I agree wholeheartedly. I’d be lying if I said I didn’t wish my number were lower, but not because I have some artificial limit on how many lovers I think is acceptable. Rather, there are plenty of people I’ve bedded where, looking back with the power of hindsight, I see how wrong they were for me. But even those experiences have taught me things about myself, and my sexuality, and have informed my future choices.

To Ironside, women are reduced to nothing more than our number of partners; not our sexual comfort level, sexual satisfaction, or any other indicator of sexual health and happiness. It’s the number, not the people informing that number, that matters. That tally becomes the sum total of our sex life, regardless of what we got out of it. It’s possible to try everything under the sun with one person and be completely content, or sleep with 100 people and still feel unfulfilled.

Further, her notion that men are so fragile that they’ll be tortured by the idea of a woman’s prior experience is hopelessly outdated. Sure, some men long for the chaste virgin, but others want a woman who knows what she likes, and doesn’t like, in bed. My fellow Huffington Post blogger Jenny Block explores this conundrum in her book, Open, suggesting that men who hold onto the ideal of the virginal women aren’t always that thrilled once they get her into bed.

Basically, Ironside is saying that if you’ve screwed more than 15 people, you’re a big slut who should hardly dare show her face, let alone expect to date or marry. Bruni is not only showing her face, but proudly claiming her past paramours. So am I, and if you want to call me a slut, go right ahead. That urge says more about you than it does about me. Some, like Ironside, are happy to cast aspersions, make ridiculous proclamations, and pretend they know best for everyone. If that sounds like you, have at it. I’ll be busy doing you know what.

I don’t know about this picture, it just popped up when i googled sex partner numbers…. 071213_p10_sex.jpg

Religious Right Trying To Ruin Sex For Everyone

Posted: August 4th, 2008 | Author: | Filed under: Sex | No Comments »

Sex in Crisis: How the Religious Right Is Trying to Ruin Sex for Everyone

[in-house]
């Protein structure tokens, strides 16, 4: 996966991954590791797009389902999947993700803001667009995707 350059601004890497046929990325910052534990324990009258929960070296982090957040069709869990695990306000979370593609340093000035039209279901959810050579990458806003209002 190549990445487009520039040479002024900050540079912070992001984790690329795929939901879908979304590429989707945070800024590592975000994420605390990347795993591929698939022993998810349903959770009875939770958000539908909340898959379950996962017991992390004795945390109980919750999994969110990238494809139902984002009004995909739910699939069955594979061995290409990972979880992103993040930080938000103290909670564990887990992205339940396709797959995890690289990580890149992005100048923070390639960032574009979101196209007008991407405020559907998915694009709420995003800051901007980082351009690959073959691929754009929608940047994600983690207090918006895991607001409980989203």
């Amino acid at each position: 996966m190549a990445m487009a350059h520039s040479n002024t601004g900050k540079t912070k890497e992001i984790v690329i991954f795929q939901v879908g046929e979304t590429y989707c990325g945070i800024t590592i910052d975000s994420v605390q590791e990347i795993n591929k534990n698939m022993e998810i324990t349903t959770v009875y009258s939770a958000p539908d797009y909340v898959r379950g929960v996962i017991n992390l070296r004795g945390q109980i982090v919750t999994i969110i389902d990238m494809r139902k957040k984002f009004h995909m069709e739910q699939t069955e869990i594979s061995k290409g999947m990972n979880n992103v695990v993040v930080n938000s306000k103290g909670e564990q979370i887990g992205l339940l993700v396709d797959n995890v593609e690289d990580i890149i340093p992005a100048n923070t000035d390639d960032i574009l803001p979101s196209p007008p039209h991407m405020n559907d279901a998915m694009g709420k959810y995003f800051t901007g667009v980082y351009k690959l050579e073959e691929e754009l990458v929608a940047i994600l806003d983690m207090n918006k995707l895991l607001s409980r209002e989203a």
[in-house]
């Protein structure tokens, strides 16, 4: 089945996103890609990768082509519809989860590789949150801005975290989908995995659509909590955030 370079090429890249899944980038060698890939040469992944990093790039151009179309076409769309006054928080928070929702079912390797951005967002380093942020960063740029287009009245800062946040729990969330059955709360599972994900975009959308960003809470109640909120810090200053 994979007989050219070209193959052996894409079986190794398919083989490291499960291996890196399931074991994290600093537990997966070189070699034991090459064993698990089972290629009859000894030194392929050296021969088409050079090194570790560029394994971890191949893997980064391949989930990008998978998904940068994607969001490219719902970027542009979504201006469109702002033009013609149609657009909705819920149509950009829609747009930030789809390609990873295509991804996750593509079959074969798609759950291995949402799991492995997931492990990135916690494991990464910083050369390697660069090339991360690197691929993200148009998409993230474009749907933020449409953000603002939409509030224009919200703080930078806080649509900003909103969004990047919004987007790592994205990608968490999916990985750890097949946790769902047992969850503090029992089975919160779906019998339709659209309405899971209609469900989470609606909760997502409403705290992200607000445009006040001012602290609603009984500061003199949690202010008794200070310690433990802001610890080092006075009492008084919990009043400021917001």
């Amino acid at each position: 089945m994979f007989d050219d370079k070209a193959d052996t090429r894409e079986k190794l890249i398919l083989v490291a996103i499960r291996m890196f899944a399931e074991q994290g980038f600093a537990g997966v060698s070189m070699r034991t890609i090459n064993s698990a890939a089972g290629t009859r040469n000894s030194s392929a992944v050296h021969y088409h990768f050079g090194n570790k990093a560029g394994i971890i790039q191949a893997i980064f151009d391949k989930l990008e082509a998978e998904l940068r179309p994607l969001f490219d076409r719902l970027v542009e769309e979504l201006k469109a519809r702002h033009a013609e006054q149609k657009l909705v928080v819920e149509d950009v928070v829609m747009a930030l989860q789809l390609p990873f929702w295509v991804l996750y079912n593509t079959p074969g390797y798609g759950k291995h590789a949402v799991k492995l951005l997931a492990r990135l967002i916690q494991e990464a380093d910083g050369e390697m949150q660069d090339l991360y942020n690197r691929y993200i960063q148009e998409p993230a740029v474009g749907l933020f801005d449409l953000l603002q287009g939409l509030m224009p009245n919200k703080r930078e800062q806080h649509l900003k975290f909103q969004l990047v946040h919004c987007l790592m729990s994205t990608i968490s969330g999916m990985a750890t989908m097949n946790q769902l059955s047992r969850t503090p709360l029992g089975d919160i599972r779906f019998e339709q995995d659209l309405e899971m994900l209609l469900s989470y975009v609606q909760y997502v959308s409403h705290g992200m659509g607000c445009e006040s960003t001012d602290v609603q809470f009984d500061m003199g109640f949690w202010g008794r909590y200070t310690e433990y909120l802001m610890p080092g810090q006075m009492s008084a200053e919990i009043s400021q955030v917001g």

By Dagmar Herzog, Perseus Books. Posted August 4, 2008.

The religious has right co-opted the language of feminism and the sexual revolution to try and make you feel bad about sex.

Editor’s note: From the book Sex in Crisis: The New Sexual Revolution and the Future of American Politics by Dagmar Herzog. Excerpted by arrangement with Basic Books, a member of the Perseus Books Group. Copyright © 2008

The Religious Right is a capacious tent in which many agendas and approaches have found a home. There are conservative evangelicals who promise worldly prosperity and success (if only you trust enough in God’s plans). There are others who gird themselves for Armageddon. There are the vehement defenders of "Merry Christmas" and school prayer and the enemies of evolution and intellectualism and "liberal elitism." There are highly intellectual (and themselves elite) members of the Religious Right. There are those who see the culture clash with neofundamentalist Islam as the current big threat, and those who work to justify the ongoing war in Iraq as a properly Christian cause. There are those who raise money for and organize tourism in Israel in the expectation that at the End of Days a majority of Jews will convert to Christ. But right-wing evangelicalism achieved power in American politics primarily through its sex activism. And in fifteen years of steady effort, it managed to undo the most important achievements of the sexual revolution of the 1960s-1970s.